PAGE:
The place of birth of the youngest daughter of James and Ann Jamieson, May Ellen (*1866) is also uncertain. In the 1881 Census, she would have been 15 years old but she is not included on the family listing.15,29,41 She also is not mentioned in her father’s will drafted in 1888. It is concluded that she presumably died before 1881. Apart from one photo of a young, beautiful May,34,38 no other information on her life could be found thus far.
- United Kingdom, Merchant Navy Seamen Records, 1835-1941, database, FamilySearch (https://familysearch.org/ark:/61903/1:1:KC37-9MS : 5 December 2014), James Jamieson, ; From “Merchant Navy Seamen1835-1941,” database and images, findmypast (http://www.findmypast.com : n.d.); citing BT 112-116, 119-120, series BT113, The National Archives of the UK, Kew, Surrey
- Kirkmaiden Old Kirk. https://www.scotlandchurchtrust.org.uk/church/kirkmaiden-old-kirk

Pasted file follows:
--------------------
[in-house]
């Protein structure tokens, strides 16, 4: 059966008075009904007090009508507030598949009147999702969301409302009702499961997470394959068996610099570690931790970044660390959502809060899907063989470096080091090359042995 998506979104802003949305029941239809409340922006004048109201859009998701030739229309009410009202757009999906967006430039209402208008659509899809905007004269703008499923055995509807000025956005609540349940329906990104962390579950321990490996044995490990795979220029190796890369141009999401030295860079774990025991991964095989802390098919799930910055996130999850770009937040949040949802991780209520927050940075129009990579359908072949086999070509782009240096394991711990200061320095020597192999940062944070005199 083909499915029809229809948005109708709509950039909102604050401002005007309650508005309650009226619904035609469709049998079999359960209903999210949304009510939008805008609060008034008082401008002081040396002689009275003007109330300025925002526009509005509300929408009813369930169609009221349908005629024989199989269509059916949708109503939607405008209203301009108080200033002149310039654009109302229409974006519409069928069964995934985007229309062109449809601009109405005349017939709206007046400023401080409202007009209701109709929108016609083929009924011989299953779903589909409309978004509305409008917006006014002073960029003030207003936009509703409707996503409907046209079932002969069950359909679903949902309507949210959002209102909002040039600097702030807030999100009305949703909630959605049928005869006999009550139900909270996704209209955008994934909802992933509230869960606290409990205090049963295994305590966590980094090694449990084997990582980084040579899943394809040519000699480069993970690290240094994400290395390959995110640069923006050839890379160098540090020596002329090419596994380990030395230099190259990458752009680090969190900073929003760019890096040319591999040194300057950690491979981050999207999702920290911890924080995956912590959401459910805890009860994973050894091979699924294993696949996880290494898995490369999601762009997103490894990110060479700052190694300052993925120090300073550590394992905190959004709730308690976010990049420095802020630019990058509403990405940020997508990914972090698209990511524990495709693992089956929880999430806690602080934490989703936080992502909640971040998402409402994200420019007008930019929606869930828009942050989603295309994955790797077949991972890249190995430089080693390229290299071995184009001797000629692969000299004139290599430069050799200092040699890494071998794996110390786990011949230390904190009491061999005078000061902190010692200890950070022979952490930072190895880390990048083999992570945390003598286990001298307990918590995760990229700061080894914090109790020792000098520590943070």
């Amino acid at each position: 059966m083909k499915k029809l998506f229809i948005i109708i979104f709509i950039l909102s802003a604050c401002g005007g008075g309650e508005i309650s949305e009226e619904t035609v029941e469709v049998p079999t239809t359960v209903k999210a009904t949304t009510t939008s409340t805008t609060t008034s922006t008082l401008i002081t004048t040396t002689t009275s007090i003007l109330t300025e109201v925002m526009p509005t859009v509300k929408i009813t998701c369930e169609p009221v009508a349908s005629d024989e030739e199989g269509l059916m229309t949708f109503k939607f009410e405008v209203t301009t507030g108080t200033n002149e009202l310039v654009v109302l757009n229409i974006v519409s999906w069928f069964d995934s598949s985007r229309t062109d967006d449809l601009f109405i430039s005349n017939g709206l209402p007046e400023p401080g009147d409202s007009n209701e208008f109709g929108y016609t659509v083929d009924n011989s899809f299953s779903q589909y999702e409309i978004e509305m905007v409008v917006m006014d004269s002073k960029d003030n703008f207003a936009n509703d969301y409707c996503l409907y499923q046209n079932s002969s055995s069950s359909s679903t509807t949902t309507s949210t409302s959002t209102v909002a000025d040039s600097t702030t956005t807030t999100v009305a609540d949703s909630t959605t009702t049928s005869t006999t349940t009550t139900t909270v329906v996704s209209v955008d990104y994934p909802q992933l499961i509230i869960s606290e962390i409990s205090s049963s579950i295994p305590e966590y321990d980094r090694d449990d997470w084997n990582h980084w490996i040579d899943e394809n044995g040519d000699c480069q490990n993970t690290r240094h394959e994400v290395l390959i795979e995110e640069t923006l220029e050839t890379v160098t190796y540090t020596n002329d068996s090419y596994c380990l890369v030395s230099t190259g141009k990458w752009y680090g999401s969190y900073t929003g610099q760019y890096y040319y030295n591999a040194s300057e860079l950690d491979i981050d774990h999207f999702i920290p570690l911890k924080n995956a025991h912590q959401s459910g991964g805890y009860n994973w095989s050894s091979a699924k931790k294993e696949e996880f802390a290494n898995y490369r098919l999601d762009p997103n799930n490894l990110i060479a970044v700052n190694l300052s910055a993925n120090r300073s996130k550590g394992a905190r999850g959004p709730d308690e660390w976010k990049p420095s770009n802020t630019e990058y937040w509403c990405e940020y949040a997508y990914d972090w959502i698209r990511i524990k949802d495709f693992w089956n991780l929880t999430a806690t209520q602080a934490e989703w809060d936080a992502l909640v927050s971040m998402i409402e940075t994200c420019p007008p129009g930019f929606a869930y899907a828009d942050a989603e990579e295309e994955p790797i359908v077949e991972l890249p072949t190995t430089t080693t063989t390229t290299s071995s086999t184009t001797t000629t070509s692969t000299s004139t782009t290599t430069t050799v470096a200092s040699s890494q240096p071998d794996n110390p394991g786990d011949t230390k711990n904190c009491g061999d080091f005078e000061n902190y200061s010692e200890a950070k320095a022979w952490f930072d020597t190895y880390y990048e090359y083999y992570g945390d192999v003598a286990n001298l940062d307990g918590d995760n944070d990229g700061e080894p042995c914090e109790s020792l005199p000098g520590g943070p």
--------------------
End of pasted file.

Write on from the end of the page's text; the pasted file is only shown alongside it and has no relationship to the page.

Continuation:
- Place: Kirkmaiden, Wigtownshire, Scotland http://www.werelate.org/wiki/Place:Kirkmaiden,_Wigtownshire,_Scotland
- Kirkmaiden. https://en.wikipedia.org/wiki/Kirkmaiden
- Jamison Family Tree Website by Rob Jamison. https://www.myheritage.com/site-family-tree-302515751/jamison
- The Victorian Period. https://faculty.unlv.edu.kirschen/handouts/victoria.
- Victoria Era. https://en.wikipedia.org/wiki/Victorian_era
- England Births and Christenings, 1538-1975,” database, FamilySearch (https://familysearch.org/ark:/61903/1:1:NVYF-Q4Y : 30 December 2014), Ann Bostock, 28 Aug 1825; citing Liverpool, Lancashire, England, reference Vol 11, p 161; FHL microfilm 93,876.
- Exploring Southwark and discovering its history. St Peter’s, Walworth. http://www.exploringsouthwark.co.uk/st-peters-church/4588653687